Everything you need to know about the quaint market town of Coggeshall
- Credit: Archant
Sybilla Hart takes us on a tour around historic Coggeshall and finds out why we should add it to our must-visit list
It's not hard to see why Coggeshall, situated between Braintree and Colchester, has won a host of awards including Village of the Year. Steeped in history and with an abundance of listed buildings (nearly 300 of them), Coggeshall is one of Essex's most quintessential locations. Wonky houses, historic buildings and the River Blackwater winding through it in a picturesque fashion – Coggeshall has got it all. The ancient ‘wool church,’ St Peter ad Vincula, and the two National Trust properties, Grange Barn (a large restored barn) and Paycocke’s House (a merchant’s house dating to the 16th century) are well worth a visit. There has been a market in Coggeshall since the 13th century, when King Henry III granted the charter and, like Long Melford in Suffolk, Coggeshall was an antiques hub until quite recently.
Things to do in Coggeshall
People come from far and wide to visit Coggeshall’s historic sites. St Peter ad Vincula church is an extremely large perpendicular building boasting one of the tallest towers in the East of England. On this basis, it was in the running to be a Cathedral, but Chelmsford was selected instead. Built on an earlier Norman church, the current church was built with money from the prosperous wool trade in the early 15th century. It was heavily restored in the 19th century, only to be bombed by the Luftwaffe in the Second World War. The roof of the nave collapsed and the church needed significant restoration once more. On the occasion of the millennium, St Peter ad Vincula was given two additional bells, taking it up to 10 and giving the church the fifth loudest peal in all of Essex.
Grade I listed Grange Barn (now in the stewardship of the National Trust) was built in the 13th century by the Cistercians to serve Coggeshall Abbey. Remarkably, though the abbey was dissolved in 1530 by King Henry VIII, the barn remained in constant agricultural use until 1960 when it was deemed derelict. Braintree Council purchased it in 1982 and duly restored it, winning a restoration Europa Nostra award in the process. Soon afterwards, Grange Barn was handed to the National Trust, with the intention of presenting the barn as it was in the 14th century – save for the fact that the roof is tiled and not thatched as it was formerly.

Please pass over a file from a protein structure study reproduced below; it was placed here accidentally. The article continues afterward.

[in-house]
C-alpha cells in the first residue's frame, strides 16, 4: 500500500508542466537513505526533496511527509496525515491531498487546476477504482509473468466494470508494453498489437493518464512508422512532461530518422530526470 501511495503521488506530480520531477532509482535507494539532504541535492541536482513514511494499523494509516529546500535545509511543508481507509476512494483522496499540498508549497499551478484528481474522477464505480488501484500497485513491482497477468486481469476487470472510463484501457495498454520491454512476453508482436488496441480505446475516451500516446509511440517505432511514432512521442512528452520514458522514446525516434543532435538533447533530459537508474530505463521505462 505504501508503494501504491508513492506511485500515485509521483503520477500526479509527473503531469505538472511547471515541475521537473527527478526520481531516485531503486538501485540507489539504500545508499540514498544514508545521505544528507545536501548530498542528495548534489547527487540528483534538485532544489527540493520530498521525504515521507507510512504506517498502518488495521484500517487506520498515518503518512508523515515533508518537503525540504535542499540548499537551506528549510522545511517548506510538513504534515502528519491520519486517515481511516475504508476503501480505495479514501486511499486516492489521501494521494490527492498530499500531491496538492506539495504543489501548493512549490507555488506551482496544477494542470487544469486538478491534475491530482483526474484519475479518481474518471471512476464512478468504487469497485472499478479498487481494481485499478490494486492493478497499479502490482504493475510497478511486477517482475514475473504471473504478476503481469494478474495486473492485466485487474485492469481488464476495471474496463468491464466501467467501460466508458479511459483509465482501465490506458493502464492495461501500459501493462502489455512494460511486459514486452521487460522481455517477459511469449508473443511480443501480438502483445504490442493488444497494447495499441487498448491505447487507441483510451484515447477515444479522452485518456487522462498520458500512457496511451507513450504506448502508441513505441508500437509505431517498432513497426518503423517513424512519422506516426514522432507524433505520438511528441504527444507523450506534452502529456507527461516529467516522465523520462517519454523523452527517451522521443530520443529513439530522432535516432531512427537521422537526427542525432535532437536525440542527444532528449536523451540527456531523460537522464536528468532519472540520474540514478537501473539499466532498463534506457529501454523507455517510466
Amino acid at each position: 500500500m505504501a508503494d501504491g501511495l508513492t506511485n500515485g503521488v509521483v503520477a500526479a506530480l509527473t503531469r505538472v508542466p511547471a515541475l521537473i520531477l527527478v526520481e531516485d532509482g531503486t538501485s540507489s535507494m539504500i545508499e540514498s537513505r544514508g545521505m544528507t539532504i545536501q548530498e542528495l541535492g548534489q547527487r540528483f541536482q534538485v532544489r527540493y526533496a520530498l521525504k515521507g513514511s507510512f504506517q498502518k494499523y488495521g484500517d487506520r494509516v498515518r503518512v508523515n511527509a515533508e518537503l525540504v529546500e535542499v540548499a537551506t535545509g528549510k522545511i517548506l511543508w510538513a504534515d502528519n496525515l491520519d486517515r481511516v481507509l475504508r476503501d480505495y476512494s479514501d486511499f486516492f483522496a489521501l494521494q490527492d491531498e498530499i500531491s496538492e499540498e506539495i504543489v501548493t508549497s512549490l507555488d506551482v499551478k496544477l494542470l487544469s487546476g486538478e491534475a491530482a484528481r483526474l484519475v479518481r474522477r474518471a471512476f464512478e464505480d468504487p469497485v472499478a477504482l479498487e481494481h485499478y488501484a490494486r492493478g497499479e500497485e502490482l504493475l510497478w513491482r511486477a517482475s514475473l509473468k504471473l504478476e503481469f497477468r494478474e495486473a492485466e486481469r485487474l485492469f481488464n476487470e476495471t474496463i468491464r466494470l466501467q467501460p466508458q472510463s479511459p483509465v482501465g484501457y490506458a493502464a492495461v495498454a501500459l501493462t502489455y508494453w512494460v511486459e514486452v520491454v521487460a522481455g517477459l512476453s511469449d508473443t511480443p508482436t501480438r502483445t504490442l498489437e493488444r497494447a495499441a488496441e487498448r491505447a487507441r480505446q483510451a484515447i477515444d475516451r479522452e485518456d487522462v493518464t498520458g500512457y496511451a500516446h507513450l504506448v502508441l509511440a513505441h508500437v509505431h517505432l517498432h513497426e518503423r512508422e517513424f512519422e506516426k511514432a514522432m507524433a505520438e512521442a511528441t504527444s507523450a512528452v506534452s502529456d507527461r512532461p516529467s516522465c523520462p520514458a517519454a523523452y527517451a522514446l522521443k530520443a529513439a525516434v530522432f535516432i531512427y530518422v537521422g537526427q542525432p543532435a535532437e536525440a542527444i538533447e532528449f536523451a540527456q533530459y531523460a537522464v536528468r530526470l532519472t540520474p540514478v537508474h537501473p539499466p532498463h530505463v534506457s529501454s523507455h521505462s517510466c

Where to eat in Coggeshall
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For a relatively small town, Coggeshall has its fair share of places to eat and drink, including a vineyard, a cafe, Bakealicious tea room, a wittily named fish and chip shop called Coddeshall and three pubs. The White Hart offers food and rooms, The Woolpack boasts plenty of original features while The Chapel Inn, situated on Market Hill, has been in operation since the 16th century. Its food has very good reviews and it is open for breakfast, lunch and dinner.
Over the road at Ranfield’s Brasserie on Stoneham Street, you are invited to ‘excite your taste buds’. With the likes of seared ribeye steak served with marmite whipped butter, steamed sticky toffee banana sponge, warm mini jam doughnuts or apple, orange and rhubarb crumble with honey ice cream, it is easy to see why. Coggeshall Spice, an Indian restaurant located on Market Hill, comes highly recommended and boasts the highest hygiene rating. It opens at 5.30pm and offers dine-in, takeaway and delivery.
Shops in Coggeshall
In terms of retail therapy, Bee’s Boutique is a ladies clothing shop situated on Church Street. Its vast range of clothing include casual and more formal items with comfort always being the priority. If you are looking for a gift, look no further than Smitten Too on Church Street, where you will find everything from dinner party-ready crystalware to a range of unique ornaments. J’adore Bridal Wear, located at Market End, caters for sizes 4-22 with a wide range of bridal styles from romantic to bohemian. For groceries, there’s a traditional greengrocers and butchers offering fine local foods.
Accommodation in Coggeshall
Should you find yourself looking for accommodation, consider Airbnb, which offers The Cottage in Coggeshall. As the location is so close to the River Blackwater you are provided with a kayak (naturally) and there is even a hot tub in the garden. The Bakehouse, a spotless converted white clapboard cottage is also located in Coggeshall and available to book via AirBnB. If you want to stay in the countryside, the 15th-century part-moated manor house Prested Hall Hotel is an excellent option and located close by in Feering.
Property for sale in Coggeshall
Fallen for Coggeshall? Here are our top property picks.
Wisteria House is a four-bedroom Georgian detached property located on Queen Street. This charming house is Grade II listed and has a lovely garden with mature trees as well as off-road parking and a garage. Guide price £1.1 million, marketed with Heritage Estate Agents.
Also in central Coggeshall is a characterful four-bedroom house on Stoneham Street, dating back to the 15th century. With an abundance of beams, this rambling cottage has a garage and a courtyard garden. Offers in excess of £635,000, marketed by William H Brown.
Located just outside Coggeshall on Marks Hall Road, The Lodge was the original lodge at the entrance of Markshall Estate. A local landmark, this pretty pink Tudor house with its ornate timber casement windows comes with a quarter of an acre of outside space. Offers over £800,000, marketed by Breadmore Webb.